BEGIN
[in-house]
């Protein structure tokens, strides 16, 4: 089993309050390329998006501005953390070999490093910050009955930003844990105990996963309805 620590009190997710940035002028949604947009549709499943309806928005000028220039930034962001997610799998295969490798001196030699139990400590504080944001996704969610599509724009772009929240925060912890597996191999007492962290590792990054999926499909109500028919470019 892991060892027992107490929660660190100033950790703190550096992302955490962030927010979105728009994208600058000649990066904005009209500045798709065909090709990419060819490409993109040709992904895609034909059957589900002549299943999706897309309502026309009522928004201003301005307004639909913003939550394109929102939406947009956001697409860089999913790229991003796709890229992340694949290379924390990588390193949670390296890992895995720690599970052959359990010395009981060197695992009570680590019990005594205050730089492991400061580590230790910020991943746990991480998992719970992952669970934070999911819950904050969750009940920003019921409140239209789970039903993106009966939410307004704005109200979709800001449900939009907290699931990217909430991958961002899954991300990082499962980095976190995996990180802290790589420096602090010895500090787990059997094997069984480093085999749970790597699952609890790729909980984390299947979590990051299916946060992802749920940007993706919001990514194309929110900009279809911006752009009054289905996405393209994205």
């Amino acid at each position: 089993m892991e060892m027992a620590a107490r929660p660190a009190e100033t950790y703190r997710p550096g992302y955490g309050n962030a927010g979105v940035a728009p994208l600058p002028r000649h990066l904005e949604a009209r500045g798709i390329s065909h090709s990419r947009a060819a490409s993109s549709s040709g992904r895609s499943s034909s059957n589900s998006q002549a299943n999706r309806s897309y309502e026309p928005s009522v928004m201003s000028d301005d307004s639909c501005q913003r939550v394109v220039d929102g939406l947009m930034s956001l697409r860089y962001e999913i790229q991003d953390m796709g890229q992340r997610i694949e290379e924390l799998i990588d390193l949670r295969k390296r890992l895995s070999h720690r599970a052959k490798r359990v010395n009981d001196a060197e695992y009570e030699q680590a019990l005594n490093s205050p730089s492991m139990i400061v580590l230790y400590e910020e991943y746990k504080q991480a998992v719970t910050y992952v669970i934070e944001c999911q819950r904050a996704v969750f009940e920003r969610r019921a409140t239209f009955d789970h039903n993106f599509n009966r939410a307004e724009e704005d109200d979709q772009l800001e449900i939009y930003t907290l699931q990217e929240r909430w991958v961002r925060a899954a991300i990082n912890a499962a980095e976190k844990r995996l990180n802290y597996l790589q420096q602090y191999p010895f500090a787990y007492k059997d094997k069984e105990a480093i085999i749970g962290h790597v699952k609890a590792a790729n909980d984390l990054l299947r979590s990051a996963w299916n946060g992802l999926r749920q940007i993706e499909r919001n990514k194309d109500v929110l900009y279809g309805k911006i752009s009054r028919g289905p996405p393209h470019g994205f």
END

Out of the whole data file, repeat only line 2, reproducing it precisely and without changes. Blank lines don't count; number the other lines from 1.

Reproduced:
């Protein structure tokens, strides 16, 4: 089993309050390329998006501005953390070999490093910050009955930003844990105990996963309805 620590009190997710940035002028949604947009549709499943309806928005000028220039930034962001997610799998295969490798001196030699139990400590504080944001996704969610599509724009772009929240925060912890597996191999007492962290590792990054999926499909109500028919470019 892991060892027992107490929660660190100033950790703190550096992302955490962030927010979105728009994208600058000649990066904005009209500045798709065909090709990419060819490409993109040709992904895609034909059957589900002549299943999706897309309502026309009522928004201003301005307004639909913003939550394109929102939406947009956001697409860089999913790229991003796709890229992340694949290379924390990588390193949670390296890992895995720690599970052959359990010395009981060197695992009570680590019990005594205050730089492991400061580590230790910020991943746990991480998992719970992952669970934070999911819950904050969750009940920003019921409140239209789970039903993106009966939410307004704005109200979709800001449900939009907290699931990217909430991958961002899954991300990082499962980095976190995996990180802290790589420096602090010895500090787990059997094997069984480093085999749970790597699952609890790729909980984390299947979590990051299916946060992802749920940007993706919001990514194309929110900009279809911006752009009054289905996405393209994205």